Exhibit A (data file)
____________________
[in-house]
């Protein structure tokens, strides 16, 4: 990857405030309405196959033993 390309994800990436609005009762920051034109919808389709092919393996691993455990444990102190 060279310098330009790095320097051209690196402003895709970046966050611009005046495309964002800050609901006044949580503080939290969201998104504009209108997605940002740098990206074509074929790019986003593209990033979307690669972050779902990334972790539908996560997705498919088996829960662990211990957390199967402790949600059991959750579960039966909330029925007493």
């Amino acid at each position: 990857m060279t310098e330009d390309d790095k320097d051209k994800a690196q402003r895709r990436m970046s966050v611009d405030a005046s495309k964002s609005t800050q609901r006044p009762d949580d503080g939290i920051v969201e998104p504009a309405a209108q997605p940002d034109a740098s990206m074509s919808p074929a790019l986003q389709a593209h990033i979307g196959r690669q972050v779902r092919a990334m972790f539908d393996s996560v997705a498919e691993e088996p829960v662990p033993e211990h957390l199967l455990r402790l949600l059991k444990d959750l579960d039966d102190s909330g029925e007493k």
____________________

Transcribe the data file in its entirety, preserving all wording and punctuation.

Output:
[in-house]
């Protein structure tokens, strides 16, 4: 990857405030309405196959033993 390309994800990436609005009762920051034109919808389709092919393996691993455990444990102190 060279310098330009790095320097051209690196402003895709970046966050611009005046495309964002800050609901006044949580503080939290969201998104504009209108997605940002740098990206074509074929790019986003593209990033979307690669972050779902990334972790539908996560997705498919088996829960662990211990957390199967402790949600059991959750579960039966909330029925007493």
């Amino acid at each position: 990857m060279t310098e330009d390309d790095k320097d051209k994800a690196q402003r895709r990436m970046s966050v611009d405030a005046s495309k964002s609005t800050q609901r006044p009762d949580d503080g939290i920051v969201e998104p504009a309405a209108q997605p940002d034109a740098s990206m074509s919808p074929a790019l986003q389709a593209h990033i979307g196959r690669q972050v779902r092919a990334m972790f539908d393996s996560v997705a498919e691993e088996p829960v662990p033993e211990h957390l199967l455990r402790l949600l059991k444990d959750l579960d039966d102190s909330g029925e007493k």